According to Kotov, nanoparticles and nanocolloids are the natural choice for nanoscale temperature probes because of the size and optical activity that can be used to monitor temperature. The nanothermometers can be made from dynamic nanoscale assemblies. "The dynamic aspect of these assemblies is quite essential because it allows the thermometer to operate reversibly, i.e. it is not a one-shot measurement" says Kotov. "Polymers are excellent choices for making dynamic nanoscale assemblies, and superstructures from particles and polymers are a logical choice for such structures."
Now the question is how to make such a nanothermometer – how can scientists learn from nature and use bioconjugation reactions to assemble them?
Kotov and his group came up with a structure that looks like a planet surrounded by many satellites (corona assemblies). The "planet" in the center is a fairly "big" gold nanoparticle (approx 20 nm). The "satellites" are smaller cadmium telluride (CdTe) semiconductor particles (3-7 nm) tethered to the gold particle with a flexible polymeric PEG chain. The polymer "spring" acts like a coiled garden hose that contracts and tightens in the cold and relaxes in the heat. As the polymer responds to heat or cold, the particles attached to the ends move closer together or farther apart. As the distance is altered the particles produce a concomitant change in the luminescence output. ("Nanoparticle Assemblies with Molecular Springs: A Nanoscale Thermometer")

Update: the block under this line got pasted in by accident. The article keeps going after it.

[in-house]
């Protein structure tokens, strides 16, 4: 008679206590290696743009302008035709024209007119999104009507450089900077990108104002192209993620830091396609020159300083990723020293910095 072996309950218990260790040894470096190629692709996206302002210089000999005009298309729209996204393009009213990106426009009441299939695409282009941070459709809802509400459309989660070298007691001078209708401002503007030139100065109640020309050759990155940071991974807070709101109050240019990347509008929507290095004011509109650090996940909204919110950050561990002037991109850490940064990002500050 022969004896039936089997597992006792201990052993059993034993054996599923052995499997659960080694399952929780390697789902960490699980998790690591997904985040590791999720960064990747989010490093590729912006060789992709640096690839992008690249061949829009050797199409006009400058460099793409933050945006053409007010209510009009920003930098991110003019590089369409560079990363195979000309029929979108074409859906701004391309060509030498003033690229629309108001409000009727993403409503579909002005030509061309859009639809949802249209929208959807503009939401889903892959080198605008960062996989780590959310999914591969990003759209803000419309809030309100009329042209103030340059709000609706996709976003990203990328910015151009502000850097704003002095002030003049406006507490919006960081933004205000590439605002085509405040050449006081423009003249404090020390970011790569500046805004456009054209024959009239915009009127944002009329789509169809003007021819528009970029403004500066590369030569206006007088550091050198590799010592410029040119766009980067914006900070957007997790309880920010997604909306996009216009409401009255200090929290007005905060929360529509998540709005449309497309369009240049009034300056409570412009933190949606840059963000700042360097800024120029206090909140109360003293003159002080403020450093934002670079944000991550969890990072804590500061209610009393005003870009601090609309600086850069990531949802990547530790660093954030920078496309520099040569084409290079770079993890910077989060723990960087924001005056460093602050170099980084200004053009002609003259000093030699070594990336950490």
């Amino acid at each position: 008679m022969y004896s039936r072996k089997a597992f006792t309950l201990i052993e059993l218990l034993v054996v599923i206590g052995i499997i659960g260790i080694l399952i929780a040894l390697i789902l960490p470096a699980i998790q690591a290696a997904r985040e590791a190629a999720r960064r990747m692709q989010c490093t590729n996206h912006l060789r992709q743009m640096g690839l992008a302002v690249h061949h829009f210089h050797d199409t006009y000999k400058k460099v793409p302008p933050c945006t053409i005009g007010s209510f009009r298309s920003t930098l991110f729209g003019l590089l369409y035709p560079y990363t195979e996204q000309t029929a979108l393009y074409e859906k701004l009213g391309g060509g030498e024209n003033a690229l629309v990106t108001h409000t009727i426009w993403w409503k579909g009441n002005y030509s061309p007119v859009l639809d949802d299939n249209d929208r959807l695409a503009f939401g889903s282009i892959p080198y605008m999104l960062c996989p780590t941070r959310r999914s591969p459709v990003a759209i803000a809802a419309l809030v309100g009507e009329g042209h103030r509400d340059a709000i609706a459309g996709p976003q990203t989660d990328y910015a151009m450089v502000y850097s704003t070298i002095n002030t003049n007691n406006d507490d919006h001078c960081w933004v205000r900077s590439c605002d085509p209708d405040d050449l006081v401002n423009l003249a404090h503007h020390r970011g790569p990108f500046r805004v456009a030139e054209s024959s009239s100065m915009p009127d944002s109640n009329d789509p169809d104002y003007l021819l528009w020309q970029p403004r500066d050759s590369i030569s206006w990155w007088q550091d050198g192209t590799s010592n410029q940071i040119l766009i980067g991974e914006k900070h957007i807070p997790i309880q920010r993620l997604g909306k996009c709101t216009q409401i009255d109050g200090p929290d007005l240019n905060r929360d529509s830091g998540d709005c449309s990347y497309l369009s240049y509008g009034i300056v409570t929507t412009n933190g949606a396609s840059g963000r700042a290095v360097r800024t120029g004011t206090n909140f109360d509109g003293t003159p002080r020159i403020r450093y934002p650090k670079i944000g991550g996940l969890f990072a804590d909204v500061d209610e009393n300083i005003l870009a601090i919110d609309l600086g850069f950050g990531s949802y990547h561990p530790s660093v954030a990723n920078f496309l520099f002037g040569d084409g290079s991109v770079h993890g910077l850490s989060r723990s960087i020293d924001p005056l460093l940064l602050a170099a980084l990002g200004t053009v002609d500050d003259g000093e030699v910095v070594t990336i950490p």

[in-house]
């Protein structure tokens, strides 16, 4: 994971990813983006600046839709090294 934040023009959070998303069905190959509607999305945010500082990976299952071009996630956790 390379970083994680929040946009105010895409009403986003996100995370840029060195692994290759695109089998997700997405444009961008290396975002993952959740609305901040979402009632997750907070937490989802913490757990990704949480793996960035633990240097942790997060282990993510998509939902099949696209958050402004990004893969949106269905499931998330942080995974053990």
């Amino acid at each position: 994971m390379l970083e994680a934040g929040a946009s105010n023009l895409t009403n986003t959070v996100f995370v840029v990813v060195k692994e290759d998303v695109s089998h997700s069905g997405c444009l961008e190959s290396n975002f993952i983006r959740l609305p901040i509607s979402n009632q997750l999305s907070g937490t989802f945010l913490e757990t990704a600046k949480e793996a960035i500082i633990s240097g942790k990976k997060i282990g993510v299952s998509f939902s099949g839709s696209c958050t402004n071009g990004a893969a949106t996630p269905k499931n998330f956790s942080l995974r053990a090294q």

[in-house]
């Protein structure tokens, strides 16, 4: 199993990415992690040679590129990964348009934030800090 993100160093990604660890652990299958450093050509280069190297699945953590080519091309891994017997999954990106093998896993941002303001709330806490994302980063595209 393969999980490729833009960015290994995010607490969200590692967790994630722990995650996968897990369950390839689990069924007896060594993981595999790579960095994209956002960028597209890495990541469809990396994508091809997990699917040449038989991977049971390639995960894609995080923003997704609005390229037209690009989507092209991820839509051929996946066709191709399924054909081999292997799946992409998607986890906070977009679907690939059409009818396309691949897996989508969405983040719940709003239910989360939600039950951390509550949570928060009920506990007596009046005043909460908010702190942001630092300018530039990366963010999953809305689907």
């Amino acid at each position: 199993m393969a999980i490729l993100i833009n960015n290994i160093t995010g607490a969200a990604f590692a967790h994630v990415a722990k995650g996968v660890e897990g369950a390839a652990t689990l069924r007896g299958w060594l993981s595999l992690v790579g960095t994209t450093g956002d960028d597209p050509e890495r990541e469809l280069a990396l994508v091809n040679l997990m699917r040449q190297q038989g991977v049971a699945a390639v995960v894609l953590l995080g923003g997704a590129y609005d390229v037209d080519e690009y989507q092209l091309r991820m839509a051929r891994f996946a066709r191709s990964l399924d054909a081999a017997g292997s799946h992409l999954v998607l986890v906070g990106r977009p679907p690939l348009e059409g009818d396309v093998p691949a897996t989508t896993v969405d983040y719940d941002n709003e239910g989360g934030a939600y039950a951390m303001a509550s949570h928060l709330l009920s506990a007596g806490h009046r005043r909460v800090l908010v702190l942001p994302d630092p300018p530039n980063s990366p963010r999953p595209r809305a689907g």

Blown bubble film with nanoparticles
Schematic of the nanoparticle superstructure of the nanothermometer. (Image: Dr. Kotov)
"Temperature changes make the PEG chains expand or contract and this movement affects the emission of the entire corona assembly" explains Kotov. "The emission becomes weaker when temperature rises and the polymer swells and stronger when the temperature drops and the PEG contracts."
He notes that the optical behavior of the corona assemlies and their responce to temperature was explained by using electromagnetic theory of particle interactions developed by Professor Alexander Govorov from Ohio University.
Kotov points out that these thermometers can be particularly useful in measuring the temperature profiles in fluid media, for instance in lab-on-a-chip devices and in hyperthermal eradication of cancer. In this technique, gold nanoparticles are illuminated with pulsed laser irradiation, which raises the temperature of the attached targeted cancer cells and they die. "The temperature change in the tissue is fairly small, but even the difference by 2-3 degrees is significant, whether the cancer is eliminated completely or not" he says. "Without appropriate temperature profiling in live tissue, when movement of fluids (e.g. blood) is present, this is very difficult to predict or calculate. Nanothermometers, in principle, allow to measure it with spatial resolution smaller than the typical cell."
Michael Berger By – Michael is author of three books by the Royal Society of Chemistry:
Nano-Society: Pushing the Boundaries of Technology,
Nanotechnology: The Future is Tiny, and
Nanoengineering: The Skills and Tools Making Technology Invisible
Copyright © Nanowerk LLC

Become a Spotlight guest author! Join our large and growing group of guest contributors. Have you just published a scientific paper or have other exciting developments to share with the nanotechnology community? Here is how to publish on